I could only catch some of those with my camera because of that mystic light, or lack thereof. Some are worked with quite some details while others are more crude renderings, but they're all a better quality than the handmade magic figure above. Obviously, those clay figures were mass produced by professionals while the magic one needed the personal act of creation for the spell to work.


(Left: Embracing lovers)

Embracing lovers are certainly a nicer way to set up a love spell than poking holes into some clay figure.

The figures of soldiers (see below) in old fashioned armour were dedicated to the goddess by the pausarii, members of the male temple staff who were organised in an association with a military structure. The etymology of the word is interesting, because a pausarius was the man who beat the time for the oarsmen on a galley. The nautic term may have originated in the Isis processions on the Nile. I could not find any information about female temple staff though I'm sure there must have priestesses for both Isis and Mater Magna - I'm in fact intrigued by the existance of an obviously significant male element. Maybe the priestesses and other women (servants etc.) were not organised the same way as the men.

Figure of a soldier

A great number of small offerings has been found, coins, hair pins made of bone, miniature axes made of bronze, dices, and the above mentioned clay figures. Coins make sense, of course, but I would like to know more about the special significance of sacrificing hair pins (there's a whole bunch of those).

Assorted small finds

There are also fragments from the decoration of the temple, like shards of decorated tiles and painted bits from the walls, which are still researched and may teach us more about the look of the buildings. A book about all the finds is in planning but we'll have to wait a bit yet.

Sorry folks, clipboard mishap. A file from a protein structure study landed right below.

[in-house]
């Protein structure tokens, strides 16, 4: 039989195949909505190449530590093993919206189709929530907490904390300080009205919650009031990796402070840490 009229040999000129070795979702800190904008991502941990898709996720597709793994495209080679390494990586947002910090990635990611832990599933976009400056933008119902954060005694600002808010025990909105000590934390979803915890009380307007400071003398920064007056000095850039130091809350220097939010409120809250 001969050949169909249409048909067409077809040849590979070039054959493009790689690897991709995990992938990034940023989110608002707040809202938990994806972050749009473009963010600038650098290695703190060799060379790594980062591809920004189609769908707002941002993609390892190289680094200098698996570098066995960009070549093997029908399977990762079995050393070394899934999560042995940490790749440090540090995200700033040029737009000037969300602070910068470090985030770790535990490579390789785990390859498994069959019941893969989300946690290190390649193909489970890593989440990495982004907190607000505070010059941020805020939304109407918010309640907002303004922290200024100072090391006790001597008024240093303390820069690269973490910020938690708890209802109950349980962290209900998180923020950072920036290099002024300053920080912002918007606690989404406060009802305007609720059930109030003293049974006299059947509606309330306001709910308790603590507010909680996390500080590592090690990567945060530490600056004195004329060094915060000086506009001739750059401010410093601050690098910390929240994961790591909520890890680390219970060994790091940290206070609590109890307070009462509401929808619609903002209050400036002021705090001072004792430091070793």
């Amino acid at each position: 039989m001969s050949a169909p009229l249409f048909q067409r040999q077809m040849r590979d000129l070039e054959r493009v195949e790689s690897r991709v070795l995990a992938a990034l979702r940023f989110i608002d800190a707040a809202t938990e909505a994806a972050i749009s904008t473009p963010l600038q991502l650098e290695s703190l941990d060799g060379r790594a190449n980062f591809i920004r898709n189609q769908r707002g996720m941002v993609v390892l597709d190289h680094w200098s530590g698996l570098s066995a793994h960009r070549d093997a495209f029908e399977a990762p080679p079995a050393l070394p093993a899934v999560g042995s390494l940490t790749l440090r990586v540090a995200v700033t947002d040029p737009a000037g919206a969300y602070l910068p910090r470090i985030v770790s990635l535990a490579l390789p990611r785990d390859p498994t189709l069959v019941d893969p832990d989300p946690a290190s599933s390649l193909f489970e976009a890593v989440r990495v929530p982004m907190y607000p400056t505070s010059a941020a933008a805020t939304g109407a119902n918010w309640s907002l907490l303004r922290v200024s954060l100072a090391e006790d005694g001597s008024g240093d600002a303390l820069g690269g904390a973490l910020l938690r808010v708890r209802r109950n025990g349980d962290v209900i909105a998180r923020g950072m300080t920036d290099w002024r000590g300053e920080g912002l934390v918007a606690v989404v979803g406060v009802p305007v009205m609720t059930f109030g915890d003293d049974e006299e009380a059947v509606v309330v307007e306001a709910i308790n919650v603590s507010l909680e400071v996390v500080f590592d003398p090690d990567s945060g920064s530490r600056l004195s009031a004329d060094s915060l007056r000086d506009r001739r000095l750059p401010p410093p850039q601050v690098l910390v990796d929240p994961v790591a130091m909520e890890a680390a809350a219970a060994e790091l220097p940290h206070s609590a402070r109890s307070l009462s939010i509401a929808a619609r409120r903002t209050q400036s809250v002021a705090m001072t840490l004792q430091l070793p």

More small finds, among them Serapis heads from the decorative friezes

Other finds include the remains from burnt offerings which mostly have been found in trash pits. Among those are bones, especially of chickens, but other birds as well, burnt remains of bread and cakes, pits and seeds of fruits, remains of dates, figs and nuts, pine cones and chicken eggs.

Glass wares

Another group of finds are tableware and dishes. Some of those were sacrificed, but other pieces had been used, probably for ritual meals in the temple. The glass flasks may have contained incenses or expensive oils and perfumes.
 
Comments:
I decided to play safe about the non PG13 photos because I know that there are mothers among my readers who have their kids look over their shoulder at the photos. So far this blog has been pretty safe for kids to look at and I want to keep it that way, without denying my adult readers some fun. Hope this works.
 
Excellent post, very interesting. Thank you.
http://woodsrunnersdiary.blogspot.com
 
Curse tablets! Fantastic!! :)
 
Fascinating post - if a little creepy.
 
Outstanding post and photos--thank you!
 
Thanks, everyone.

Kathryn, better don't such a thing it at home, though. :D
 
How very interesting - it's hard to single something out for mention, but the curse tablets are certainly amazing! I wonder what the curser would have thought if he/she had known we'd be looking at them all these years later...

Great blog, btw!
 
Thank you for the site. Very enjoyable.

A thought on the deities. Dr. E.C. Krupp, archaeoastronomer as source.

Osiris was constellation Orion the Hunter. Apis the Bull was Taurus the Bull. Usir-Apis or Serapis was the combined version of Orion and Taurus constellations during the Ptolmaic dynasty. The plural was Seraphim.